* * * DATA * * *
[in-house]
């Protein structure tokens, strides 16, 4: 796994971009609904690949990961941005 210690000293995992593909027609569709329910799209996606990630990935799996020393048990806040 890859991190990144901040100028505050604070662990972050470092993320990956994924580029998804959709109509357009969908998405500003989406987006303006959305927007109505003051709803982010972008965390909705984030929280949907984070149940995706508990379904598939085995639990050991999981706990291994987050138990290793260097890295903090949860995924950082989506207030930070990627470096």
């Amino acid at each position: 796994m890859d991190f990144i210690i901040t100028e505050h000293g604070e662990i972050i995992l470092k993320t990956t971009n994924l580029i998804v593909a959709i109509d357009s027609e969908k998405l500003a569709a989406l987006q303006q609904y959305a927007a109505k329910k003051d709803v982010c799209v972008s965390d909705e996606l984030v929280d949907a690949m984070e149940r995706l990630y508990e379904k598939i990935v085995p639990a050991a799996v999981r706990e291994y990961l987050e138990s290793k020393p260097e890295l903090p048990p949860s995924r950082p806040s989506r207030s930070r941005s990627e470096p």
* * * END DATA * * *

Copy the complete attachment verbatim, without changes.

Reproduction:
[in-house]
């Protein structure tokens, strides 16, 4: 796994971009609904690949990961941005 210690000293995992593909027609569709329910799209996606990630990935799996020393048990806040 890859991190990144901040100028505050604070662990972050470092993320990956994924580029998804959709109509357009969908998405500003989406987006303006959305927007109505003051709803982010972008965390909705984030929280949907984070149940995706508990379904598939085995639990050991999981706990291994987050138990290793260097890295903090949860995924950082989506207030930070990627470096």
């Amino acid at each position: 796994m890859d991190f990144i210690i901040t100028e505050h000293g604070e662990i972050i995992l470092k993320t990956t971009n994924l580029i998804v593909a959709i109509d357009s027609e969908k998405l500003a569709a989406l987006q303006q609904y959305a927007a109505k329910k003051d709803v982010c799209v972008s965390d909705e996606l984030v929280d949907a690949m984070e149940r995706l990630y508990e379904k598939i990935v085995p639990a050991a799996v999981r706990e291994y990961l987050e138990s290793k020393p260097e890295l903090p048990p949860s995924r950082p806040s989506r207030s930070r941005s990627e470096p």